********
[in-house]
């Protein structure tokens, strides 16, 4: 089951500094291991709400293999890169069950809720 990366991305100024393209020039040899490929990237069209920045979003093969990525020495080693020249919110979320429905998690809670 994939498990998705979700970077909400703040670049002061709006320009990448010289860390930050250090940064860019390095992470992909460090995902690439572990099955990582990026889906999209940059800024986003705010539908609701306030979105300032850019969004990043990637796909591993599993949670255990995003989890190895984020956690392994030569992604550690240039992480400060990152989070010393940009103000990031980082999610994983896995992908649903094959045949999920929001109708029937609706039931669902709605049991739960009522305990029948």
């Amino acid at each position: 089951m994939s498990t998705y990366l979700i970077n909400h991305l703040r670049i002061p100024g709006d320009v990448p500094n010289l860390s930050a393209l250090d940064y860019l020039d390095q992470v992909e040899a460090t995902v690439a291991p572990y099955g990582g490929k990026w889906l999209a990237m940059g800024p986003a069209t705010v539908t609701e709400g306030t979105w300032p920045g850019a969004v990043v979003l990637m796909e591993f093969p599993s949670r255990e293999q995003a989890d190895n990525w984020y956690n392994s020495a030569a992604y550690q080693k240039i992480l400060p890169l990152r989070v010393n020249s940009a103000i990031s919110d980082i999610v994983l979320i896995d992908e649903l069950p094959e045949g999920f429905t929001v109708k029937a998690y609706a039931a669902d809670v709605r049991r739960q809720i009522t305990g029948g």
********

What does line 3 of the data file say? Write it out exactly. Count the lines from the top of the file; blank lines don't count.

């Amino acid at each position: 089951m994939s498990t998705y990366l979700i970077n909400h991305l703040r670049i002061p100024g709006d320009v990448p500094n010289l860390s930050a393209l250090d940064y860019l020039d390095q992470v992909e040899a460090t995902v690439a291991p572990y099955g990582g490929k990026w889906l999209a990237m940059g800024p986003a069209t705010v539908t609701e709400g306030t979105w300032p920045g850019a969004v990043v979003l990637m796909e591993f093969p599993s949670r255990e293999q995003a989890d190895n990525w984020y956690n392994s020495a030569a992604y550690q080693k240039i992480l400060p890169l990152r989070v010393n020249s940009a103000i990031s919110d980082i999610v994983l979320i896995d992908e649903l069950p094959e045949g999920f429905t929001v109708k029937a998690y609706a039931a669902d809670v709605r049991r739960q809720i009522t305990g029948g």